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Old cannonball blown up

Discovery prompted neighborhood evacuation

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POSTED: March 1, 2013 8:53 a.m.
Photo by Randy C. Murray/

Liberty County Emergency Management Agency and Hinesville Fire Department officials on Wednesday discuss the evacuation of Baxter Street in Hinesville pending the arrival of an explosive-ordnance disposal team. A young Baxter Street resident found a cannonball in a nearby dump and brought it back to the residential area.

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A 100-plus-year-old cannonball that was found at a Liberty County landfill and taken to a home in the Pine Ridge subdivision safely was removed by Fort Stewart’s Explosive Ordnance Disposal team Wednesday afternoon, Liberty County Emergency Management Agency Director Mike Hodges said.
Hodges said a young man in his late teens or early 20s found the cannonball as he was taking a load of trash to the dump at the JV Landfill off Highway 196 near Gum Branch. He said the young man found the cannonball in a Dumpster that was marked for “household items.” Law-enforcement officers who later searched the dump said the Dumpster mostly was filled with yard waste, which led Hodges to believe the cannonball inadvertently may have been picked up with a front-loader by someone hired to clear out an old house or yard. The ball was taken to 1277 Baxter St., where the young man and his father decided to check the Internet to see what it might be worth. The father told Hodges he learned it was worth about $400.
Hodges said his agency got the call around 2:30 p.m. and didn’t leave the emergency site until after 7:30 p.m. The EMA was supported by the Hinesville Police Department, Hinesville Fire Department and Liberty County Sheriff’s Office. Because the cannonball appeared to still contain a fuse, the homes on Baxter Street were evacuated, he said, and it was blocked off. When the EOD team arrived, they determined the fuse still was intact and the ball was filled with explosives and shrapnel.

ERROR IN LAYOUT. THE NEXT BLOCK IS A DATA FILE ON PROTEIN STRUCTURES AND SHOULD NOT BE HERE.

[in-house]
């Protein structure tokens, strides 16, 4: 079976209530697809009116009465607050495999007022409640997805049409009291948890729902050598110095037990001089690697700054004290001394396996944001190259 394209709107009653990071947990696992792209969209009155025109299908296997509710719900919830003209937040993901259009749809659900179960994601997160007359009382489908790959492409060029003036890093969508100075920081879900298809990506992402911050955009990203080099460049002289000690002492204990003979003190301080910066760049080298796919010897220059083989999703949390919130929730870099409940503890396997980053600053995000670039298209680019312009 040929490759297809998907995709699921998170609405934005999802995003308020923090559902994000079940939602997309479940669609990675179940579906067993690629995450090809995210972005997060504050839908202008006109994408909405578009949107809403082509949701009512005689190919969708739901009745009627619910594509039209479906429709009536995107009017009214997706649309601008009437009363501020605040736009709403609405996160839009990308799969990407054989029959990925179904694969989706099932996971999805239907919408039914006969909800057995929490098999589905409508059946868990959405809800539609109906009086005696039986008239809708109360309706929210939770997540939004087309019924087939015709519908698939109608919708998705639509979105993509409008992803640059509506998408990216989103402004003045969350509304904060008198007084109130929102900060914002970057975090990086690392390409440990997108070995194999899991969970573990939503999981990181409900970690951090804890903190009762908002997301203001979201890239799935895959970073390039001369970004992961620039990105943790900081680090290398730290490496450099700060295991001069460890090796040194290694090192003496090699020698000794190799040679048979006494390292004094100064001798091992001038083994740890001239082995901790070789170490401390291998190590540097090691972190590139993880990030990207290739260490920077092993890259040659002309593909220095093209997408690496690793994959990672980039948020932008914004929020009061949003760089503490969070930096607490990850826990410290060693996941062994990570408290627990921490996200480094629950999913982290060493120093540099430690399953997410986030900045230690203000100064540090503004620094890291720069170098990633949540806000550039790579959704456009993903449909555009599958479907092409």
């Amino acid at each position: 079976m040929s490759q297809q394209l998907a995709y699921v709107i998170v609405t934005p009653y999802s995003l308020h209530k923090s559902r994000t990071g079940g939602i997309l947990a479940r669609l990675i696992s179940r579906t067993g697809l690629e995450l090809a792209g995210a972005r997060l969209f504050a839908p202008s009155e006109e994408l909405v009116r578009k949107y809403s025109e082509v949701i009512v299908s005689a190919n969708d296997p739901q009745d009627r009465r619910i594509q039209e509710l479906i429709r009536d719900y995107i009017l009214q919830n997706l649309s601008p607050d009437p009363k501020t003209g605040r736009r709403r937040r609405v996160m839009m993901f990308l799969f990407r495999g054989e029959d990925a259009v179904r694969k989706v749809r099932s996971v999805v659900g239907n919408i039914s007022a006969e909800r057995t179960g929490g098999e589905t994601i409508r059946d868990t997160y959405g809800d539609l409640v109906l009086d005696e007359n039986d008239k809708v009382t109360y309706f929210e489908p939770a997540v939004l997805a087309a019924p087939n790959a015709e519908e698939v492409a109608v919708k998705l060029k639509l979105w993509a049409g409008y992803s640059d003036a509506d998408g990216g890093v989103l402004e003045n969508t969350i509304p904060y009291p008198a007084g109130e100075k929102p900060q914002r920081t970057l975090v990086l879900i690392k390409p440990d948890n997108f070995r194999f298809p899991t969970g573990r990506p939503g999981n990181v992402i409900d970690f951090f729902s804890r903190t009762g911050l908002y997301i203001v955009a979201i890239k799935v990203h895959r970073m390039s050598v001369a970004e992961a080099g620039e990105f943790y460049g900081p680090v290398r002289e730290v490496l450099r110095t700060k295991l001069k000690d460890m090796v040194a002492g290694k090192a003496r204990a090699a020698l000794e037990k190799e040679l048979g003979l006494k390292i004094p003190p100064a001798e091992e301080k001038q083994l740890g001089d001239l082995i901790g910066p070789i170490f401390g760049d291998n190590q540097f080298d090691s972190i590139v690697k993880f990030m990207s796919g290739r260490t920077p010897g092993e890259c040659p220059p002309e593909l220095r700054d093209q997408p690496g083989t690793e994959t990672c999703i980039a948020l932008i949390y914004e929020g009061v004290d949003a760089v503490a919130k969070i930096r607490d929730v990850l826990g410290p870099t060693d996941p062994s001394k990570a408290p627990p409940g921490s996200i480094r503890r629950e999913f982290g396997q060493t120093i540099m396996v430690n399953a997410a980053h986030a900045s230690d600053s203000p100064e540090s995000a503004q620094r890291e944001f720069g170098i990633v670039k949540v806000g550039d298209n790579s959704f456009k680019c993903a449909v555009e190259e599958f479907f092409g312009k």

“It was still loaded with powder and still had a fuse,” Hodges said. “We took it to the old airport area off Airport Road. They buried it then exploded it using C-4. There was no shrapnel because they had buried it deep enough to prevent that. The EOD guys said the black powder also exploded with the C-4. There were no traces left of the ball itself.”
He said the only markings on the cannonball were “101B,” which was stamped into the metal ball. Hodges doesn’t know how the father supposedly determined the cannonball was dated to the Mexican Revolution, which took place from 1910-1917, or whether it came from the Mexican-American War (1846-1848) or American Civil War (1861-1865).
Larry Logan, Liberty County EMA assistant director, described the cannonball as rusty and weighing as much as 16 pounds, perhaps a little bigger than a soccer ball. He said as of Wednesday evening, the young man who found the cannonball and brought it to the residential area had not been charged with anything. On Thursday, HPD Lt. Terry Smith confirmed that no charges had been filed.
Hodges said investigating officers removed the Dumpster from the landfill where it could be searched in a safer area. Law-enforcement personnel also searched the dump itself for other cannonballs or explosive devices. Both the Dumpster and dump were found to be clear of other military-related objects. He said the landfill and the Pine Ridge subdivision were cleared by Wednesday evening.
“Everything worked out well overall,” said Hodges, who headed up the emergency situation. “We were extremely proud of how well all the law-enforcement agencies and first responders worked together.”
Hodges said he also was grateful the cannonball was safely exploded without anyone getting hurt.

 

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